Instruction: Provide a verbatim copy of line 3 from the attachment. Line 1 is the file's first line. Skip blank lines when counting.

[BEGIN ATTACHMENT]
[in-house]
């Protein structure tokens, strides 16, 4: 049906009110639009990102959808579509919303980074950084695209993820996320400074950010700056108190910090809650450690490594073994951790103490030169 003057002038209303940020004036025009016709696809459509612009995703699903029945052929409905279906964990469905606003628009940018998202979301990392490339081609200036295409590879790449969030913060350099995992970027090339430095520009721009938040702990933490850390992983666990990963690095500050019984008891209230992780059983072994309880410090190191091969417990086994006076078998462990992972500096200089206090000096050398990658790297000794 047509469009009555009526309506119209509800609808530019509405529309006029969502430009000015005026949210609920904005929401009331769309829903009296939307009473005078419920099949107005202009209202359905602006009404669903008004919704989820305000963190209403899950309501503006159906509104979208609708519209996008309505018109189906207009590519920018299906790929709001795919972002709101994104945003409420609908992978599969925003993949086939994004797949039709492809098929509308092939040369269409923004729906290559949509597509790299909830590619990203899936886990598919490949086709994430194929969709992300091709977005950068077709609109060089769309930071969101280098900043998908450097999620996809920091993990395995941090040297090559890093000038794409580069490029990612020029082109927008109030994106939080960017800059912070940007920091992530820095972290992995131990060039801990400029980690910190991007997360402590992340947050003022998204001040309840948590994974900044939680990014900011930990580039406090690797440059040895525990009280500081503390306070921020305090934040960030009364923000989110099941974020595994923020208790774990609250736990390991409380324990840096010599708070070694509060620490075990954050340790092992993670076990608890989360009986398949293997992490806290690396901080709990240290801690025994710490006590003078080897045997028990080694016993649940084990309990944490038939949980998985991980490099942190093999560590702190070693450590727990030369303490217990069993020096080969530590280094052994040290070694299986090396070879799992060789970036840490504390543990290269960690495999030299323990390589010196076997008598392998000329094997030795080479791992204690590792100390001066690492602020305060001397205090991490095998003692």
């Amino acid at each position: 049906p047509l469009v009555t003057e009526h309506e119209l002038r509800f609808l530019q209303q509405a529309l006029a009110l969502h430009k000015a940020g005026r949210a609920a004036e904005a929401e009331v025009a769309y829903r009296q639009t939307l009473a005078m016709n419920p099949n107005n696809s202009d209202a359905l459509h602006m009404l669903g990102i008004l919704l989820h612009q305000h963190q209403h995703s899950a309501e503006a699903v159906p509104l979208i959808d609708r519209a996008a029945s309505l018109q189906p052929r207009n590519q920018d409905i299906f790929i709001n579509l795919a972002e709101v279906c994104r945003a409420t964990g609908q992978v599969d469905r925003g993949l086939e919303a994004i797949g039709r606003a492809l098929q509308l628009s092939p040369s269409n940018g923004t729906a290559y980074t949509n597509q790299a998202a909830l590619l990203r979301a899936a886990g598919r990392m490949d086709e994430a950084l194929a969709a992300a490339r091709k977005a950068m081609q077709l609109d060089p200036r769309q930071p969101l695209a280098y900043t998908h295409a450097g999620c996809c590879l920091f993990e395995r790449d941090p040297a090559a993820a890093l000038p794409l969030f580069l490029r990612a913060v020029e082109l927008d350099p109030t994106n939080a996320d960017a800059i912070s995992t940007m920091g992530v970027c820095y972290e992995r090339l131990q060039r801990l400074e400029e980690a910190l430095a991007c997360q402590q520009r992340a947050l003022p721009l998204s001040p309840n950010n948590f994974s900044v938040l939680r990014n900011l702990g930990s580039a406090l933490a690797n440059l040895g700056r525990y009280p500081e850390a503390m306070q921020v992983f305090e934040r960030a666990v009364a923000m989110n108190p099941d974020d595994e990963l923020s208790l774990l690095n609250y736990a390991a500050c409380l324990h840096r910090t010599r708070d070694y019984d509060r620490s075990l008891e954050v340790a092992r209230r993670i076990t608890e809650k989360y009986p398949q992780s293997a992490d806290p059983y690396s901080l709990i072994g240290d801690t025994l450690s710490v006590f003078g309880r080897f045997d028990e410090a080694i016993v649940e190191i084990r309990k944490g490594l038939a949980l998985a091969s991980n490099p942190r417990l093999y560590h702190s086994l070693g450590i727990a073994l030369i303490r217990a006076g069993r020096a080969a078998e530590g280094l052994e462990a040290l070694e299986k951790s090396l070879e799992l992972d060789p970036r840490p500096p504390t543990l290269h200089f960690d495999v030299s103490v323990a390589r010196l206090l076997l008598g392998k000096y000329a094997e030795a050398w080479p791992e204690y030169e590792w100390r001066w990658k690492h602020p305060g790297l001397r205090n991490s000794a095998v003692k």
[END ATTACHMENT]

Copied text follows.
């Amino acid at each position: 049906p047509l469009v009555t003057e009526h309506e119209l002038r509800f609808l530019q209303q509405a529309l006029a009110l969502h430009k000015a940020g005026r949210a609920a004036e904005a929401e009331v025009a769309y829903r009296q639009t939307l009473a005078m016709n419920p099949n107005n696809s202009d209202a359905l459509h602006m009404l669903g990102i008004l919704l989820h612009q305000h963190q209403h995703s899950a309501e503006a699903v159906p509104l979208i959808d609708r519209a996008a029945s309505l018109q189906p052929r207009n590519q920018d409905i299906f790929i709001n579509l795919a972002e709101v279906c994104r945003a409420t964990g609908q992978v599969d469905r925003g993949l086939e919303a994004i797949g039709r606003a492809l098929q509308l628009s092939p040369s269409n940018g923004t729906a290559y980074t949509n597509q790299a998202a909830l590619l990203r979301a899936a886990g598919r990392m490949d086709e994430a950084l194929a969709a992300a490339r091709k977005a950068m081609q077709l609109d060089p200036r769309q930071p969101l695209a280098y900043t998908h295409a450097g999620c996809c590879l920091f993990e395995r790449d941090p040297a090559a993820a890093l000038p794409l969030f580069l490029r990612a913060v020029e082109l927008d350099p109030t994106n939080a996320d960017a800059i912070s995992t940007m920091g992530v970027c820095y972290e992995r090339l131990q060039r801990l400074e400029e980690a910190l430095a991007c997360q402590q520009r992340a947050l003022p721009l998204s001040p309840n950010n948590f994974s900044v938040l939680r990014n900011l702990g930990s580039a406090l933490a690797n440059l040895g700056r525990y009280p500081e850390a503390m306070q921020v992983f305090e934040r960030a666990v009364a923000m989110n108190p099941d974020d595994e990963l923020s208790l774990l690095n609250y736990a390991a500050c409380l324990h840096r910090t010599r708070d070694y019984d509060r620490s075990l008891e954050v340790a092992r209230r993670i076990t608890e809650k989360y009986p398949q992780s293997a992490d806290p059983y690396s901080l709990i072994g240290d801690t025994l450690s710490v006590f003078g309880r080897f045997d028990e410090a080694i016993v649940e190191i084990r309990k944490g490594l038939a949980l998985a091969s991980n490099p942190r417990l093999y560590h702190s086994l070693g450590i727990a073994l030369i303490r217990a006076g069993r020096a080969a078998e530590g280094l052994e462990a040290l070694e299986k951790s090396l070879e799992l992972d060789p970036r840490p500096p504390t543990l290269h200089f960690d495999v030299s103490v323990a390589r010196l206090l076997l008598g392998k000096y000329a094997e030795a050398w080479p791992e204690y030169e590792w100390r001066w990658k690492h602020p305060g790297l001397r205090n991490s000794a095998v003692k």